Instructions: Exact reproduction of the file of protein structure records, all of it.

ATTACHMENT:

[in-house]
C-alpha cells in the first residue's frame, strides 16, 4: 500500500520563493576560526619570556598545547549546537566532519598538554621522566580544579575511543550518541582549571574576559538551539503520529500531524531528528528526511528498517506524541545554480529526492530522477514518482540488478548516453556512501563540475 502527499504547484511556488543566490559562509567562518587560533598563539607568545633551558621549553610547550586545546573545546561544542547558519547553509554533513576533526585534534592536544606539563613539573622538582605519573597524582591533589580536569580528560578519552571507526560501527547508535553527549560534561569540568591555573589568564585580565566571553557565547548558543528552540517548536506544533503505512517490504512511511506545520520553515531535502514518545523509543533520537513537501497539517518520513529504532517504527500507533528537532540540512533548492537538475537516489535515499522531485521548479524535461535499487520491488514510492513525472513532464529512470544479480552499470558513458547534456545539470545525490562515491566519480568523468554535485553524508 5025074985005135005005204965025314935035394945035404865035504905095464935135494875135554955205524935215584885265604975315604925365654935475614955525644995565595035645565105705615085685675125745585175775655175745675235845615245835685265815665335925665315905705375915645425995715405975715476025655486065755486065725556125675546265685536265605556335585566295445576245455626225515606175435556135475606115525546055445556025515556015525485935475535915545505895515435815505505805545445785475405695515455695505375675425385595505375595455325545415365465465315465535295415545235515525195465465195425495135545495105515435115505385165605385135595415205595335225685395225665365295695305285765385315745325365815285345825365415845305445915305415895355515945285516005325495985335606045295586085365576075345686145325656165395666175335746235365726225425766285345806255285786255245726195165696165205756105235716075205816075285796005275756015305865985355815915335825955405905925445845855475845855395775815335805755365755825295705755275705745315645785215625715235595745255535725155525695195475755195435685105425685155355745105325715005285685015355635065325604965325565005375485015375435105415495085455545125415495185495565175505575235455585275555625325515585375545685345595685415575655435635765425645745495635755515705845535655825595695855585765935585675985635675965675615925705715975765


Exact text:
[in-house]
C-alpha cells in the first residue's frame, strides 16, 4: 500500500520563493576560526619570556598545547549546537566532519598538554621522566580544579575511543550518541582549571574576559538551539503520529500531524531528528528526511528498517506524541545554480529526492530522477514518482540488478548516453556512501563540475 502527499504547484511556488543566490559562509567562518587560533598563539607568545633551558621549553610547550586545546573545546561544542547558519547553509554533513576533526585534534592536544606539563613539573622538582605519573597524582591533589580536569580528560578519552571507526560501527547508535553527549560534561569540568591555573589568564585580565566571553557565547548558543528552540517548536506544533503505512517490504512511511506545520520553515531535502514518545523509543533520537513537501497539517518520513529504532517504527500507533528537532540540512533548492537538475537516489535515499522531485521548479524535461535499487520491488514510492513525472513532464529512470544479480552499470558513458547534456545539470545525490562515491566519480568523468554535485553524508 5025074985005135005005204965025314935035394945035404865035504905095464935135494875135554955205524935215584885265604975315604925365654935475614955525644995565595035645565105705615085685675125745585175775655175745675235845615245835685265815665335925665315905705375915645425995715405975715476025655486065755486065725556125675546265685536265605556335585566295445576245455626225515606175435556135475606115525546055445556025515556015525485935475535915545505895515435815505505805545445785475405695515455695505375675425385595505375595455325545415365465465315465535295415545235515525195465465195425495135545495105515435115505385165605385135595415205595335225685395225665365295695305285765385315745325365815285345825365415845305445915305415895355515945285516005325495985335606045295586085365576075345686145325656165395666175335746235365726225425766285345806255285786255245726195165696165205756105235716075205816075285796005275756015305865985355815915335825955405905925445845855475845855395775815335805755365755825295705755275705745315645785215625715235595745255535725155525695195475755195435685105425685155355745105325715005285685015355635065325604965325565005375485015375435105415495085455545125415495185495565175505575235455585275555625325515585375545685345595685415575655435635765425645745495635755515705845535655825595695855585765935585675985635675965675615925705715975765